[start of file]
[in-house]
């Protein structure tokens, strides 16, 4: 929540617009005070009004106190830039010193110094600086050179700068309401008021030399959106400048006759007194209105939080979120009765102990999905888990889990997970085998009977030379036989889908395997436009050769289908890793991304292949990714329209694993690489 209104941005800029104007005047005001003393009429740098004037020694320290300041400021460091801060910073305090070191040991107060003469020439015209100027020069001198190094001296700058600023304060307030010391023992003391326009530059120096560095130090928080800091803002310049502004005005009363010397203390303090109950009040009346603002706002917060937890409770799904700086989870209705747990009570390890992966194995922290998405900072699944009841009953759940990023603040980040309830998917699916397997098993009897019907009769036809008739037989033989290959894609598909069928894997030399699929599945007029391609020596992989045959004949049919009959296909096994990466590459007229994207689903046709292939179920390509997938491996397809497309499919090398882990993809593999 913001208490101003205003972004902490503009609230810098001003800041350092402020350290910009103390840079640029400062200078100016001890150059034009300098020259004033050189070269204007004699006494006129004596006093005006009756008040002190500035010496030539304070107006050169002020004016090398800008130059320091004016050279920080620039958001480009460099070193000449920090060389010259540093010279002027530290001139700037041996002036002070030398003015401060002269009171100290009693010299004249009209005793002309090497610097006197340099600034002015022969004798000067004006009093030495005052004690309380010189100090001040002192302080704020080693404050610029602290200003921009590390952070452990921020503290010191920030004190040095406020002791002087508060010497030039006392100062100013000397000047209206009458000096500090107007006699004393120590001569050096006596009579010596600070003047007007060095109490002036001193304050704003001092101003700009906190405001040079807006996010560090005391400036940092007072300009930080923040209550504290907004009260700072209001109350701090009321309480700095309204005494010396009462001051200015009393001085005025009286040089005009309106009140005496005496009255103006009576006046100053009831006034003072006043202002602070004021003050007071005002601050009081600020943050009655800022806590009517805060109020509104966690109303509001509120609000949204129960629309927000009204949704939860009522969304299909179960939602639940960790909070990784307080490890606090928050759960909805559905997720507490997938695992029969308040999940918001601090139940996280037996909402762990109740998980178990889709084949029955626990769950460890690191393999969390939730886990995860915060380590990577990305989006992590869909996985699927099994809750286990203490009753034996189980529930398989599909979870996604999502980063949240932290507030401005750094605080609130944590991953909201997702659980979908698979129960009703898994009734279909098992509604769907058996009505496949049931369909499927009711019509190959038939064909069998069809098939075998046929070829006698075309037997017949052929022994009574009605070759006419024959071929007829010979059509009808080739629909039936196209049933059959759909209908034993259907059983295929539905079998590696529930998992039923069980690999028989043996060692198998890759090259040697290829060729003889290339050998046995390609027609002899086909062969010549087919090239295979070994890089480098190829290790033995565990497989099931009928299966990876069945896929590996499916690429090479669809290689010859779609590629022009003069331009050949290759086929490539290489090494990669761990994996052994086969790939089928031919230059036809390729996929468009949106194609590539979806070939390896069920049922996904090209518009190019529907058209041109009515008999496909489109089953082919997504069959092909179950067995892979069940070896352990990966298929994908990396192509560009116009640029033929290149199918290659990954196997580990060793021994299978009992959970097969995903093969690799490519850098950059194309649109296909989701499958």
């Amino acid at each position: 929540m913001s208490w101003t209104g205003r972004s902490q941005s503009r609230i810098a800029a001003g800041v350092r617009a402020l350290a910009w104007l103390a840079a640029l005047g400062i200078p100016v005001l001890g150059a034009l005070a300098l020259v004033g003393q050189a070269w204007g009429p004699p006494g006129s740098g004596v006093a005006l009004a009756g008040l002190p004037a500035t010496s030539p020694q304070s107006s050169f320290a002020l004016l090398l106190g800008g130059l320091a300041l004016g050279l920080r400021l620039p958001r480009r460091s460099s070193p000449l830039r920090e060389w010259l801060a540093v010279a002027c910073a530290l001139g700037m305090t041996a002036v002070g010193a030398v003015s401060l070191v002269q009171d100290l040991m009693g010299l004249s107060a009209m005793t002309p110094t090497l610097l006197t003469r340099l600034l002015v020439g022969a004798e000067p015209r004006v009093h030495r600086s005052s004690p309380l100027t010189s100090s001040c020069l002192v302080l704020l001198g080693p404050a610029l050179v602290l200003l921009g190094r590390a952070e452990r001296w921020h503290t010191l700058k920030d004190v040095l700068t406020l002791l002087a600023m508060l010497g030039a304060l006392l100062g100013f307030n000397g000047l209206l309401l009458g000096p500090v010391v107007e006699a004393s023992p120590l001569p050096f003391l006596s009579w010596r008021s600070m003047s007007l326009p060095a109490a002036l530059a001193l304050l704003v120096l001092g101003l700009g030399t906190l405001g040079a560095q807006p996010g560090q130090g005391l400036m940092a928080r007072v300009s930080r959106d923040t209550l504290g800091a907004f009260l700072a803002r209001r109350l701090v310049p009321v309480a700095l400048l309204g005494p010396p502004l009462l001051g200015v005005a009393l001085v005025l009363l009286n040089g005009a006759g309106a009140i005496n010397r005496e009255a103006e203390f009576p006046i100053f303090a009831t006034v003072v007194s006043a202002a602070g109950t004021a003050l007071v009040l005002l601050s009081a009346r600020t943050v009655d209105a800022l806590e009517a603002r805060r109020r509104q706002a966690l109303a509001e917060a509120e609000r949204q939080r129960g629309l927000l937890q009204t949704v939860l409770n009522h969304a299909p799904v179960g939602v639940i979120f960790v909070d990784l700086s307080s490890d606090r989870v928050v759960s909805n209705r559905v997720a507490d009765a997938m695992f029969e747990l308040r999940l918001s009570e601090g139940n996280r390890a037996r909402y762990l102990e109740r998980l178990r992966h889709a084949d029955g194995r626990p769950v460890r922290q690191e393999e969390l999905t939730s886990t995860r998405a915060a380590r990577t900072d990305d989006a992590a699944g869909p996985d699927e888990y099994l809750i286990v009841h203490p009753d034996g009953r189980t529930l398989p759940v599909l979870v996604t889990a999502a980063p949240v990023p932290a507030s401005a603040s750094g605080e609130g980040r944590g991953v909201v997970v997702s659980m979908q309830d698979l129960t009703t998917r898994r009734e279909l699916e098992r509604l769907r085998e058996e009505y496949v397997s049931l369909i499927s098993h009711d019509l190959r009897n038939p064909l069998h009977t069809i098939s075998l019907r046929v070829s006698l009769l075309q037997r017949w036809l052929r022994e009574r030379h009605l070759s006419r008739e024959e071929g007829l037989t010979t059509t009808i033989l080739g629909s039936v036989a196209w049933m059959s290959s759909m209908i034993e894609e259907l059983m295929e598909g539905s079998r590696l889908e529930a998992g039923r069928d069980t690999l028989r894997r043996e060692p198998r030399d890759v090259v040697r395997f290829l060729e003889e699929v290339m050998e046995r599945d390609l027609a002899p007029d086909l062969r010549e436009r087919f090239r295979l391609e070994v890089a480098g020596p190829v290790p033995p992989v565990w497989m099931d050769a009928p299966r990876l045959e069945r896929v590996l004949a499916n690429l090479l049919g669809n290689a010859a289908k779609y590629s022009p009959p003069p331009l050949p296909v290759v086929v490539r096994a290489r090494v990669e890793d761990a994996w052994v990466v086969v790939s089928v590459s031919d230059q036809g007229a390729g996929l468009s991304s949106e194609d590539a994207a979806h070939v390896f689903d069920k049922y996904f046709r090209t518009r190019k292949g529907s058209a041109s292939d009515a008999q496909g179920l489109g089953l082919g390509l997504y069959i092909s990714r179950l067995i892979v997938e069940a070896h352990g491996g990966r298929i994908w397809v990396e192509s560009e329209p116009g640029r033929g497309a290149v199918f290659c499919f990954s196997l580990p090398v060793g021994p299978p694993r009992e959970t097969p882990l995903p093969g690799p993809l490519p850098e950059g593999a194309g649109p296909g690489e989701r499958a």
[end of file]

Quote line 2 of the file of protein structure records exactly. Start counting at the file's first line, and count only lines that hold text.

């Protein structure tokens, strides 16, 4: 929540617009005070009004106190830039010193110094600086050179700068309401008021030399959106400048006759007194209105939080979120009765102990999905888990889990997970085998009977030379036989889908395997436009050769289908890793991304292949990714329209694993690489 209104941005800029104007005047005001003393009429740098004037020694320290300041400021460091801060910073305090070191040991107060003469020439015209100027020069001198190094001296700058600023304060307030010391023992003391326009530059120096560095130090928080800091803002310049502004005005009363010397203390303090109950009040009346603002706002917060937890409770799904700086989870209705747990009570390890992966194995922290998405900072699944009841009953759940990023603040980040309830998917699916397997098993009897019907009769036809008739037989033989290959894609598909069928894997030399699929599945007029391609020596992989045959004949049919009959296909096994990466590459007229994207689903046709292939179920390509997938491996397809497309499919090398882990993809593999 913001208490101003205003972004902490503009609230810098001003800041350092402020350290910009103390840079640029400062200078100016001890150059034009300098020259004033050189070269204007004699006494006129004596006093005006009756008040002190500035010496030539304070107006050169002020004016090398800008130059320091004016050279920080620039958001480009460099070193000449920090060389010259540093010279002027530290001139700037041996002036002070030398003015401060002269009171100290009693010299004249009209005793002309090497610097006197340099600034002015022969004798000067004006009093030495005052004690309380010189100090001040002192302080704020080693404050610029602290200003921009590390952070452990921020503290010191920030004190040095406020002791002087508060010497030039006392100062100013000397000047209206009458000096500090107007006699004393120590001569050096006596009579010596600070003047007007060095109490002036001193304050704003001092101003700009906190405001040079807006996010560090005391400036940092007072300009930080923040209550504290907004009260700072209001109350701090009321309480700095309204005494010396009462001051200015009393001085005025009286040089005009309106009140005496005496009255103006009576006046100053009831006034003072006043202002602070004021003050007071005002601050009081600020943050009655800022806590009517805060109020509104966690109303509001509120609000949204129960629309927000009204949704939860009522969304299909179960939602639940960790909070990784307080490890606090928050759960909805559905997720507490997938695992029969308040999940918001601090139940996280037996909402762990109740998980178990889709084949029955626990769950460890690191393999969390939730886990995860915060380590990577990305989006992590869909996985699927099994809750286990203490009753034996189980529930398989599909979870996604999502980063949240932290507030401005750094605080609130944590991953909201997702659980979908698979129960009703898994009734279909098992509604769907058996009505496949049931369909499927009711019509190959038939064909069998069809098939075998046929070829006698075309037997017949052929022994009574009605070759006419024959071929007829010979059509009808080739629909039936196209049933059959759909209908034993259907059983295929539905079998590696529930998992039923069980690999028989043996060692198998890759090259040697290829060729003889290339050998046995390609027609002899086909062969010549087919090239295979070994890089480098190829290790033995565990497989099931009928299966990876069945896929590996499916690429090479669809290689010859779609590629022009003069331009050949290759086929490539290489090494990669761990994996052994086969790939089928031919230059036809390729996929468009949106194609590539979806070939390896069920049922996904090209518009190019529907058209041109009515008999496909489109089953082919997504069959092909179950067995892979069940070896352990990966298929994908990396192509560009116009640029033929290149199918290659990954196997580990060793021994299978009992959970097969995903093969690799490519850098950059194309649109296909989701499958």